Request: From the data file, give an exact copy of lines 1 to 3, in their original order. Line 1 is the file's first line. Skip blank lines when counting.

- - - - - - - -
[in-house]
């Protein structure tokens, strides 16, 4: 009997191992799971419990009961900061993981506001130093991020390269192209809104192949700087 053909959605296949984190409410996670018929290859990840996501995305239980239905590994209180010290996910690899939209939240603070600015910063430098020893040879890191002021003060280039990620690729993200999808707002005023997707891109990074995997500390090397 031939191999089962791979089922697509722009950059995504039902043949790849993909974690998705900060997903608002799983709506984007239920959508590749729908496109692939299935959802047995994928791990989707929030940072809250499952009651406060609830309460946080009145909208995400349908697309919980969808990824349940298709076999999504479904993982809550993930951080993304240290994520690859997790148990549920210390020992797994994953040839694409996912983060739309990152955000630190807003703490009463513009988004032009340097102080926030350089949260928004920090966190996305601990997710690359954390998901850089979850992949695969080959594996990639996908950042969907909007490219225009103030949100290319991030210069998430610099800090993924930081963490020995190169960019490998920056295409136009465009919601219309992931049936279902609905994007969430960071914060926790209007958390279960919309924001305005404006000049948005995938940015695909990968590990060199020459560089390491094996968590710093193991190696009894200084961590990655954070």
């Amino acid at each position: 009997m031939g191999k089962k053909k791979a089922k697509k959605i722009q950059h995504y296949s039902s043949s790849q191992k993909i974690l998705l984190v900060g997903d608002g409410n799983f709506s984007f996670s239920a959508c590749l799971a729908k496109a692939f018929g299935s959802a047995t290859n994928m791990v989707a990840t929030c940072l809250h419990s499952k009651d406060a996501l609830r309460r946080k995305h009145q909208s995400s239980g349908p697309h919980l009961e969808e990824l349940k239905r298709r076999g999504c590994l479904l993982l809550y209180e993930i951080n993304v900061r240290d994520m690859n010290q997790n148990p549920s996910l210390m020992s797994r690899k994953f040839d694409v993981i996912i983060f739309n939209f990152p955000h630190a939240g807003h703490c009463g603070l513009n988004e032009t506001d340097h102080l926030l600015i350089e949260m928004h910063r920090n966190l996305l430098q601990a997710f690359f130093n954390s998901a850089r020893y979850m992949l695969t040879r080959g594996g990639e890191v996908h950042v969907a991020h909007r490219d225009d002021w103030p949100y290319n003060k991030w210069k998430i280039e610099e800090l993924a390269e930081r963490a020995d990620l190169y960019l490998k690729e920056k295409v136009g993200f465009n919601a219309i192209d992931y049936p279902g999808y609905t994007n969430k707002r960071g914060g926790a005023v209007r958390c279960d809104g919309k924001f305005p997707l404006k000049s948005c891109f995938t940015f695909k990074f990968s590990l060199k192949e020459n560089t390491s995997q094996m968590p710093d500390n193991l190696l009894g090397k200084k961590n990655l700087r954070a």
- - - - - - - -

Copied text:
[in-house]
């Protein structure tokens, strides 16, 4: 009997191992799971419990009961900061993981506001130093991020390269192209809104192949700087 053909959605296949984190409410996670018929290859990840996501995305239980239905590994209180010290996910690899939209939240603070600015910063430098020893040879890191002021003060280039990620690729993200999808707002005023997707891109990074995997500390090397 031939191999089962791979089922697509722009950059995504039902043949790849993909974690998705900060997903608002799983709506984007239920959508590749729908496109692939299935959802047995994928791990989707929030940072809250499952009651406060609830309460946080009145909208995400349908697309919980969808990824349940298709076999999504479904993982809550993930951080993304240290994520690859997790148990549920210390020992797994994953040839694409996912983060739309990152955000630190807003703490009463513009988004032009340097102080926030350089949260928004920090966190996305601990997710690359954390998901850089979850992949695969080959594996990639996908950042969907909007490219225009103030949100290319991030210069998430610099800090993924930081963490020995190169960019490998920056295409136009465009919601219309992931049936279902609905994007969430960071914060926790209007958390279960919309924001305005404006000049948005995938940015695909990968590990060199020459560089390491094996968590710093193991190696009894200084961590990655954070």
């Amino acid at each position: 009997m031939g191999k089962k053909k791979a089922k697509k959605i722009q950059h995504y296949s039902s043949s790849q191992k993909i974690l998705l984190v900060g997903d608002g409410n799983f709506s984007f996670s239920a959508c590749l799971a729908k496109a692939f018929g299935s959802a047995t290859n994928m791990v989707a990840t929030c940072l809250h419990s499952k009651d406060a996501l609830r309460r946080k995305h009145q909208s995400s239980g349908p697309h919980l009961e969808e990824l349940k239905r298709r076999g999504c590994l479904l993982l809550y209180e993930i951080n993304v900061r240290d994520m690859n010290q997790n148990p549920s996910l210390m020992s797994r690899k994953f040839d694409v993981i996912i983060f739309n939209f990152p955000h630190a939240g807003h703490c009463g603070l513009n988004e032009t506001d340097h102080l926030l600015i350089e949260m928004h910063r920090n966190l996305l430098q601990a997710f690359f130093n954390s998901a850089r020893y979850m992949l695969t040879r080959g594996g990639e890191v996908h950042v969907a991020h909007r490219d225009d002021w103030p949100y290319n003060k991030w210069k998430i280039e610099e800090l993924a390269e930081r963490a020995d990620l190169y960019l490998k690729e920056k295409v136009g993200f465009n919601a219309i192209d992931y049936p279902g999808y609905t994007n969430k707002r960071g914060g926790a005023v209007r958390c279960d809104g919309k924001f305005p997707l404006k000049s948005c891109f995938t940015f695909k990074f990968s590990l060199k192949e020459n560089t390491s995997q094996m968590p710093d500390n193991l190696l009894g090397k200084k961590n990655l700087r954070a």